Fifteen years ago Bill Clinton was president, our lives had not been changed forever by the destruction of the World Trade Center, and Dr. David Satcher issued the first-ever surgeon’s general’s report on oral health in America. The report detailed the huge unmet need for dental care across the country, a need especially acute in poor and minority communities.
Since 2000, Satcher tells ICTMN, change has come, but not quickly enough. “We’ve come a long way, but we haven’t come far enough. We have a long way to go.”
He explains, “We still have major disparities in oral health in this country and certainly in Indian country. Yet there are some hopeful signs, two major hopeful signs from my perspective.
“One is the Affordable Care Act, which made dental health care for children an essential health service. That’s a major step forward. We’ve always been concerned about children getting cavities and missing school and suffering toothaches. Those things are more common than asthma, for example, in this population. The fact that the ACA makes dental health care for children an essential health service is a very important development.”
Oral health, says Stacher, is about more than just teeth. “If you don’t have good oral health, you don’t have good health,” he says. The 2000 report says oral health “means being free of chronic oral-facial pain conditions, oral and pharyngeal (throat) cancers, oral soft tissue lesions, birth defects such as cleft lip and palate, and scores of other diseases and disorders that affect the oral, dental, and craniofacial tissues.”
Our oral health—or lack thereof—affects how we speak and smile, smell, touch, chew and swallow, express emotion and present ourselves socially. Within the American Indian and Alaska Native population, “One third of schoolchildren report missing school because of dental pain. Twenty-five percent of schoolchildren avoid laughing or smiling, and 20 percent avoid meeting other people because of the way their teeth look. As a consequence of dental pain, almost a quarter of the adults are unable to chew hard foods, almost 20 percent report difficulty sleeping, and 15 percent limit their work and leisure activities. Three quarters of the elderly experience dental symptoms, and half perceive their dental health as poor or very poor and are unable to chew hard food. Almost half the adults avoid laughing, smiling, and conversation with others because of the way their teeth look,” according to the report.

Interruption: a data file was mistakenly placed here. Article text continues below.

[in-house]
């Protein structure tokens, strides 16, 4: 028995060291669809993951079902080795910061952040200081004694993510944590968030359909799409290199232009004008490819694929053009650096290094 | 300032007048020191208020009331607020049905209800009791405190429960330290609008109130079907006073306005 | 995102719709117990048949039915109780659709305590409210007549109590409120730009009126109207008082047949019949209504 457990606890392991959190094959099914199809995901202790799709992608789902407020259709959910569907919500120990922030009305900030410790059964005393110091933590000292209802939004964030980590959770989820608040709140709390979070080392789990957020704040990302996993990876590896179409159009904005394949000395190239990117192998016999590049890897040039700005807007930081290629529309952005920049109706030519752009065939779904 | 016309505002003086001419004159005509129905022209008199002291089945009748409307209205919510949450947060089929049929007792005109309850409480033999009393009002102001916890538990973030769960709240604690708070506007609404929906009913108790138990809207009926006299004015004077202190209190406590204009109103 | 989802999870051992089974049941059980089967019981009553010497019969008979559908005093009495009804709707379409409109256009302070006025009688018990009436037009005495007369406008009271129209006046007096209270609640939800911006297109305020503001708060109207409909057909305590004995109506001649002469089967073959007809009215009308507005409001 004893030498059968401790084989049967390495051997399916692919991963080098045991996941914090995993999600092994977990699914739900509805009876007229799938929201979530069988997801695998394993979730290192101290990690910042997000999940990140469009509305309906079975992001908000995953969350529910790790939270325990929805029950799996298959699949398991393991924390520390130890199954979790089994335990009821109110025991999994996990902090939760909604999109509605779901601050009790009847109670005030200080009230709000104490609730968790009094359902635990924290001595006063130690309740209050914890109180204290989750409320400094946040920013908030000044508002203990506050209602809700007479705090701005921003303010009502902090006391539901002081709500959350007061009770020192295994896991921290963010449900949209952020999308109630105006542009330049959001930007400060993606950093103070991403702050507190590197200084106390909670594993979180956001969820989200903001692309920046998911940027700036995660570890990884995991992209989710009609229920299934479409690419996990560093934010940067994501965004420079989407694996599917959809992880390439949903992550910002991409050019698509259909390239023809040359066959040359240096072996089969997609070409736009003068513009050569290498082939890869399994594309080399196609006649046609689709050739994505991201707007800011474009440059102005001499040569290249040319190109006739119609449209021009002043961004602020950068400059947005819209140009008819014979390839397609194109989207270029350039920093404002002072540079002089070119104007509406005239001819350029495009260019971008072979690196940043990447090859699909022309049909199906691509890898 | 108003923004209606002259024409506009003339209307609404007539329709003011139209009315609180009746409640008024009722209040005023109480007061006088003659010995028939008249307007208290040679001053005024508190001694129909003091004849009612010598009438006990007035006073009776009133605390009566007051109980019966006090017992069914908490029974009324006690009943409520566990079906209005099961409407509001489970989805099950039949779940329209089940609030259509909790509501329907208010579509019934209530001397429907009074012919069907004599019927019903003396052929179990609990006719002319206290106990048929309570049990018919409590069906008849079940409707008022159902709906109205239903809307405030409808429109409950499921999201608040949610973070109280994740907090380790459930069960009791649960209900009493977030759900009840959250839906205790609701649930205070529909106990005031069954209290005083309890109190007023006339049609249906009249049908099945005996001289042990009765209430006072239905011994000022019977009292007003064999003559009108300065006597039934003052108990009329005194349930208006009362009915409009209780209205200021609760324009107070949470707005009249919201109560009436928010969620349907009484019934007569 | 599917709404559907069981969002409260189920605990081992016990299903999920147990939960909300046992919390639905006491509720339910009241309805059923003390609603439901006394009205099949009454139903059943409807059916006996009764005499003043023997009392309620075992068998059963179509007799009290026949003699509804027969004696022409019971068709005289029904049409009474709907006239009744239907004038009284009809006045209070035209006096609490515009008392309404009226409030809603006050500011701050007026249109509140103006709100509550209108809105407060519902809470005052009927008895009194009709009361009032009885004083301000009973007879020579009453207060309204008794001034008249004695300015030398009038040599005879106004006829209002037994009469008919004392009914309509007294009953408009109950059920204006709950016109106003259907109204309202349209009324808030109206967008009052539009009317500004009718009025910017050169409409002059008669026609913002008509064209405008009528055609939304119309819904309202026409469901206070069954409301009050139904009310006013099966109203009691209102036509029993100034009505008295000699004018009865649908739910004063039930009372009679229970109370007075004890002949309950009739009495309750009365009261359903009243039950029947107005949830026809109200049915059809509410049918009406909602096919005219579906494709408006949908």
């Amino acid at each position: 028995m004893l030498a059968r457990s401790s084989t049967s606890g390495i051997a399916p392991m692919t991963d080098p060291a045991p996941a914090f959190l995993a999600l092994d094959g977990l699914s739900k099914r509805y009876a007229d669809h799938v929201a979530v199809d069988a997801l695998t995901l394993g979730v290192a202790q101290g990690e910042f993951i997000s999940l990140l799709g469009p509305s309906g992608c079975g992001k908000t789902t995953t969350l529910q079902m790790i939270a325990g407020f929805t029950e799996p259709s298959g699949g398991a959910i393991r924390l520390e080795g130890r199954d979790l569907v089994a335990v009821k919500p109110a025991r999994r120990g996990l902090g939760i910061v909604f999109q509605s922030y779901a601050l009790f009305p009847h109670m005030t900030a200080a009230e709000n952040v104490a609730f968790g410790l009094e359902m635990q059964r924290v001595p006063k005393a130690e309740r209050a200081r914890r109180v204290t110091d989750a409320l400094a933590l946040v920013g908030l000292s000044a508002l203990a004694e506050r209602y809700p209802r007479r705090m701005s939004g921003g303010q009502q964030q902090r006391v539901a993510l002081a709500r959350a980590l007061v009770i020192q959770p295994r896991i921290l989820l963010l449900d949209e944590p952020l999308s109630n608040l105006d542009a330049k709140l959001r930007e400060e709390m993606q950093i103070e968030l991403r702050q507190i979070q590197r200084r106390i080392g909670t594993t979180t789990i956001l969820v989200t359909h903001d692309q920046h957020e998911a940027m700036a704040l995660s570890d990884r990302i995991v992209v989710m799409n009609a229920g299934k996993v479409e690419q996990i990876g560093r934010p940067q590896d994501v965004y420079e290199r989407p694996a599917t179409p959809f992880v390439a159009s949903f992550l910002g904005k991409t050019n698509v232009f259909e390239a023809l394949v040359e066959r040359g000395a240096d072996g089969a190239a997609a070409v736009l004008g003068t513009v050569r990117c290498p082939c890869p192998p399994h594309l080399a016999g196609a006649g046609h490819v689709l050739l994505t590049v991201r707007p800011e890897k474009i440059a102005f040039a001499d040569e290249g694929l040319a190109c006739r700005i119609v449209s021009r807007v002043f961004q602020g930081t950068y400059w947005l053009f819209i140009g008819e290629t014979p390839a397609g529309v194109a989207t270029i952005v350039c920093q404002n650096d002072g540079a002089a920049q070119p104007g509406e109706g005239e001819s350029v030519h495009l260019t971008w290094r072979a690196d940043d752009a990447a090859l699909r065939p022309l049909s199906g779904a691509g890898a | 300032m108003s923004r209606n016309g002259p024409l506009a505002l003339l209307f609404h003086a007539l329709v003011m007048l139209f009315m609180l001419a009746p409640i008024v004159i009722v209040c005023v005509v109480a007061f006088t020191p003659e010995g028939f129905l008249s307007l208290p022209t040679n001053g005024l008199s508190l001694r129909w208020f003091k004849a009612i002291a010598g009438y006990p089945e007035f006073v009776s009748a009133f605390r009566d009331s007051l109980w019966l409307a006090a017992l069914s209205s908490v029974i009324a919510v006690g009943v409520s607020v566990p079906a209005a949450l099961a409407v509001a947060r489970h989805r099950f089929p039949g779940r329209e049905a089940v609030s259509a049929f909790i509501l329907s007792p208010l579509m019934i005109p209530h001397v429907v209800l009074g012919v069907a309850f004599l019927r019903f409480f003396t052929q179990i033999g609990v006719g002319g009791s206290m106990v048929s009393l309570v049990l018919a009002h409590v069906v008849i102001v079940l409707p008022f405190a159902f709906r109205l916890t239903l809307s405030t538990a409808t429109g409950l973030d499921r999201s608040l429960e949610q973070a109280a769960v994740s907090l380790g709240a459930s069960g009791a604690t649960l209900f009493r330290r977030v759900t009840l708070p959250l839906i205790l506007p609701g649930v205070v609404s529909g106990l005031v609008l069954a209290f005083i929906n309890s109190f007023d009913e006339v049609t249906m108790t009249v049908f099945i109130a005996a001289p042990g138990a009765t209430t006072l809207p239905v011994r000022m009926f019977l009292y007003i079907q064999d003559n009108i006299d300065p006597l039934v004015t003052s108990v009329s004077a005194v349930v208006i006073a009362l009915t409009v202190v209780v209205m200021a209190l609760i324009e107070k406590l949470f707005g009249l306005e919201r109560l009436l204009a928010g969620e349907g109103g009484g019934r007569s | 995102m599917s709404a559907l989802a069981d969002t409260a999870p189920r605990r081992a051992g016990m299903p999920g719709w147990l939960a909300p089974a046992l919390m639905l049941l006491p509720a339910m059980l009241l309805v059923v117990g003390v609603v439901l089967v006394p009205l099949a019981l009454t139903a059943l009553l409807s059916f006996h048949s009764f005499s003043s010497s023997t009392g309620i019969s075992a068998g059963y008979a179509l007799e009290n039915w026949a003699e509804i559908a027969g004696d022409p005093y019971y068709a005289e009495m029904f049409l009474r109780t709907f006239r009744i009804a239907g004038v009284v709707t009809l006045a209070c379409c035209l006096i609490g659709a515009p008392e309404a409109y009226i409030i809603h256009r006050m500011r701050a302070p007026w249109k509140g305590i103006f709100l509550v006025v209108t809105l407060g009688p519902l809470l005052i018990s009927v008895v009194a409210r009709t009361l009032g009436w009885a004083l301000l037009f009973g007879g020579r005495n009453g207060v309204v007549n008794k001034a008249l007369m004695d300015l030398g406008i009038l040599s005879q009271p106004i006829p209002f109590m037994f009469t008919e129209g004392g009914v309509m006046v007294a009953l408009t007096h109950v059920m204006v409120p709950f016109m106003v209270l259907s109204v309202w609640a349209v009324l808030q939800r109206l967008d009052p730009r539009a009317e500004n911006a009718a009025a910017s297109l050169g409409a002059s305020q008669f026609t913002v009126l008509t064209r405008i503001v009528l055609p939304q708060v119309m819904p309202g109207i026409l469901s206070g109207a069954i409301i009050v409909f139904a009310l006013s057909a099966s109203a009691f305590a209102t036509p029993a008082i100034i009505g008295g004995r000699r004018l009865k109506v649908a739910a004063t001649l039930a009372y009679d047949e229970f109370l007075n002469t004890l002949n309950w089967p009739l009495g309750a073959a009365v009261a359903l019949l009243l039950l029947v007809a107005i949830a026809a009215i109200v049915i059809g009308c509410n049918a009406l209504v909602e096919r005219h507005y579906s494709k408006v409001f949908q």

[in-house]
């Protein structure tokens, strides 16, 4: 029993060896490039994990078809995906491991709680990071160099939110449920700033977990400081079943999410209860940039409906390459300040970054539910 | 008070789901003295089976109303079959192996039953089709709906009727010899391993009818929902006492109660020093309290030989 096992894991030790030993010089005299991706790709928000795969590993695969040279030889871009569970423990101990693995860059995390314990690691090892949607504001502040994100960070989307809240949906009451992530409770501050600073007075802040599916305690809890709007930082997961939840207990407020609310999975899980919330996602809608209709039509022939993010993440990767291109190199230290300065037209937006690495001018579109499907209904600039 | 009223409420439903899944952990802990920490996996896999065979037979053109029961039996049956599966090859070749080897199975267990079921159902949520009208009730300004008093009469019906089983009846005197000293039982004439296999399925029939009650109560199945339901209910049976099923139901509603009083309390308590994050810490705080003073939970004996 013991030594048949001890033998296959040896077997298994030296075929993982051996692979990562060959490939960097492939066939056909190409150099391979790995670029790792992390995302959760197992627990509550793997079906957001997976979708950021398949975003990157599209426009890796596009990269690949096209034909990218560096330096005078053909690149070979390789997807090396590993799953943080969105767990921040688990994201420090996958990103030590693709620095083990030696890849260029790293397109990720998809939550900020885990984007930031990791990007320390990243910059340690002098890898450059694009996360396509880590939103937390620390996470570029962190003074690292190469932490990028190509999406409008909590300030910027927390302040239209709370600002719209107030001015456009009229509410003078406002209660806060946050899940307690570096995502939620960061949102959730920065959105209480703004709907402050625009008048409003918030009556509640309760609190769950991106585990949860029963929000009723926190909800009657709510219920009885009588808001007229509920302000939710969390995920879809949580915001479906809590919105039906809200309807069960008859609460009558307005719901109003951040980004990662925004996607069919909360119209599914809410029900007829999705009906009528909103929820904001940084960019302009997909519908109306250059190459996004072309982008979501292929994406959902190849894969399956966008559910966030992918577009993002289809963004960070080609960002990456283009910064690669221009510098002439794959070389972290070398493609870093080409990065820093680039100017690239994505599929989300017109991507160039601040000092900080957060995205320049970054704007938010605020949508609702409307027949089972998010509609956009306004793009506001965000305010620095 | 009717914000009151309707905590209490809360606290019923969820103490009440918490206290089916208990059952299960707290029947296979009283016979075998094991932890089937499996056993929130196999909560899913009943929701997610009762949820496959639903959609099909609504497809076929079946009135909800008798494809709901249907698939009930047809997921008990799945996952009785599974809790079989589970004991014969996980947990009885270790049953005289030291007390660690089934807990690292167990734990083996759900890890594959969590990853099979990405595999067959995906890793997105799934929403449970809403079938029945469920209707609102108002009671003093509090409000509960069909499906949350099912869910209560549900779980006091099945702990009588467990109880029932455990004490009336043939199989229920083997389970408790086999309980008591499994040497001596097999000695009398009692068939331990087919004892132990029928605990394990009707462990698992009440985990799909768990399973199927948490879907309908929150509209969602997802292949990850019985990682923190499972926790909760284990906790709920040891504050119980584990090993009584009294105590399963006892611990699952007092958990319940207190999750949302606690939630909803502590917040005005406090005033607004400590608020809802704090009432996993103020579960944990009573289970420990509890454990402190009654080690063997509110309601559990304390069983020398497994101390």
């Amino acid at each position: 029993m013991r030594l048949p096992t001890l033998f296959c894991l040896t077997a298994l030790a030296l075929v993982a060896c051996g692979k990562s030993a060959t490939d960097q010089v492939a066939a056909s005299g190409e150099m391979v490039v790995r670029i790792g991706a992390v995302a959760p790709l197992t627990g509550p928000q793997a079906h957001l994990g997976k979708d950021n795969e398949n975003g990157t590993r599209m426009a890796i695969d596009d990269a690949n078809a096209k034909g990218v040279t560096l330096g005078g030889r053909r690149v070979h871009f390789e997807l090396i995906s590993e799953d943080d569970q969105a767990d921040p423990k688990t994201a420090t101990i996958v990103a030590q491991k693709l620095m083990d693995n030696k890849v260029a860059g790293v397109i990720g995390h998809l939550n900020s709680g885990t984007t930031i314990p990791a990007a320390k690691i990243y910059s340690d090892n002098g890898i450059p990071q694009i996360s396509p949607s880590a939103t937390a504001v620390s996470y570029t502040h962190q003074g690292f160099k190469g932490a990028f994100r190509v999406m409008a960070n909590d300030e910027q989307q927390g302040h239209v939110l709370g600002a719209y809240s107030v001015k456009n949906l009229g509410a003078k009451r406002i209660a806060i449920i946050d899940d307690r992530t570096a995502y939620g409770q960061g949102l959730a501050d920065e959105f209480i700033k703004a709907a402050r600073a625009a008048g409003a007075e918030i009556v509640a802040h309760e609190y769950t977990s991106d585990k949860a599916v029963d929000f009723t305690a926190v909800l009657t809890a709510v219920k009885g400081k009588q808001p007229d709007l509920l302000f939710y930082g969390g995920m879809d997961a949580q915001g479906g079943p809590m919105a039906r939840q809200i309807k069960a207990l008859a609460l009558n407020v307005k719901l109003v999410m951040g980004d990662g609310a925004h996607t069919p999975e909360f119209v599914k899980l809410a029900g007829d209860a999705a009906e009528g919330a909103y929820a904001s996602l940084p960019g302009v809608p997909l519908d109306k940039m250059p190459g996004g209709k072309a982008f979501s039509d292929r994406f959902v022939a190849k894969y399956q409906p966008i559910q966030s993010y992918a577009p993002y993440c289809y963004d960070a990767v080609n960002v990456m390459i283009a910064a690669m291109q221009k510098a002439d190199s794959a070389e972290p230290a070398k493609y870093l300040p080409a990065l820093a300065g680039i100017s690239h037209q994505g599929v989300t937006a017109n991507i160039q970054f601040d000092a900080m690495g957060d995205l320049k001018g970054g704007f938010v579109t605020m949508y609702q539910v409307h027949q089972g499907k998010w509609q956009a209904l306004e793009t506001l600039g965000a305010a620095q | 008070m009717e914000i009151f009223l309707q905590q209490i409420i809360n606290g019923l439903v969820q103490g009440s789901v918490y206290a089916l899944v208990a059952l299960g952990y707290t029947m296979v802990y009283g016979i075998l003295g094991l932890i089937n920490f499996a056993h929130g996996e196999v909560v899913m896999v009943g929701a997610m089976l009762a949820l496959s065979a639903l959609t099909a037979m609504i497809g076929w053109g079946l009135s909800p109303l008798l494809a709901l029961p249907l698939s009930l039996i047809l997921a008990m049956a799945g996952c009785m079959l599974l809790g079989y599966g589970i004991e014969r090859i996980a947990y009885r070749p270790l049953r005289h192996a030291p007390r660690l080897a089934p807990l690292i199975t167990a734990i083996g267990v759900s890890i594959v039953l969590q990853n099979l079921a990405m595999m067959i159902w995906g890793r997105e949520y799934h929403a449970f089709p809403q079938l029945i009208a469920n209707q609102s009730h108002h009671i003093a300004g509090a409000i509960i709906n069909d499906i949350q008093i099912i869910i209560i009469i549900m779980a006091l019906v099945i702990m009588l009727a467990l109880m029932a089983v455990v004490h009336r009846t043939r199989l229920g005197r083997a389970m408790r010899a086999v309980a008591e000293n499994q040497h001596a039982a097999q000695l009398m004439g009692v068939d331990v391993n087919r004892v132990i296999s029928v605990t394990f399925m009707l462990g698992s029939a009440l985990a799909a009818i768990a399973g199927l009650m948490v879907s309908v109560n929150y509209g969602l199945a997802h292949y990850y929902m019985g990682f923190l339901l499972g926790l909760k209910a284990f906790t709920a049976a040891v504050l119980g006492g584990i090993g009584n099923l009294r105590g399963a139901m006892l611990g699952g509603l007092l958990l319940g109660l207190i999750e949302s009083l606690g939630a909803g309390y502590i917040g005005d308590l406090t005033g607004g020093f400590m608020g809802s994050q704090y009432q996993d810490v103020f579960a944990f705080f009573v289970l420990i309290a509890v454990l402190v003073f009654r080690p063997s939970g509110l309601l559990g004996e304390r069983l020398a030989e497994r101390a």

The major constraint to getting adequate health care, even if you have insurance through the Affordable Care Act or another program, is access. “What the Affordable Care Act does is to give you a way to pay for [dental care]. But we don’t have enough dentists in this country and we certainly don’t have enough in Indian country,” says Satcher.
“If you have coverage for health care and yet you don’t have access to anybody who can provide it, you still have a problem. That’s why models like the one that’s developing in some parts of Indian country—Alaska is one that comes to my mind immediately—are so important.”
Satcher’s second reason for hope is a new model for delivering oral health care. The model Satcher is advocating is training dental hygienists to practice independently of dentists. In Alaska, for example, dental hygienists travel to schools and community centers to evaluate oral health, fill cavities, perform extractions, make dentures and apply dental sealants, the first line of defense against cavities for kids. They teach children and adults the importance of brushing and flossing.
“I make the analogy to nurse practitioners because there are several states now where nurse practitioners can practice independently,” says Satcher. Studies have shown that when it comes to things like controlled hypertension and diabetes they do as good a job as physicians. Physicians are very resistant to that [concept].
“Dentists are very resistant to the independent practice of dental hygienists. Those are policy barriers that we’ve got to find a way to get over.
“We’ve got to put the health of people first. That’s where I come down. If we have people who are not able to get care because there are not enough physicians or dentists and we’re able to show that one strategy makes a positive difference, then we’ve got to get the policies in line with that,” Satcher says.
Satcher is certain that oral health care is essential to overall good health and that this care should be made available to as many people as possible. “It’s important to continue to produce people who can provide oral health services and to look at models other than traditional ones.
Jacqueline Pata, executive director of the National Congress of American Indians, says, “Our tribes should be able to exercise their sovereign rights to ensure that tribal members have access to oral health care services through mid-level providers such as dental health aide therapists. The dental health aide therapists in Alaska have been providing high quality and effective oral health care to Alaska Native communities for over 10 years. They are the solution to reducing oral health disparities and improving access to oral health care in Indian country.”
Satcher, 74, a four-star admiral in U.S. Public Health Service Commissioned Corps, is currently director of the Center for Health Leadership Institute at the Morehouse School of Medicine in Georgia.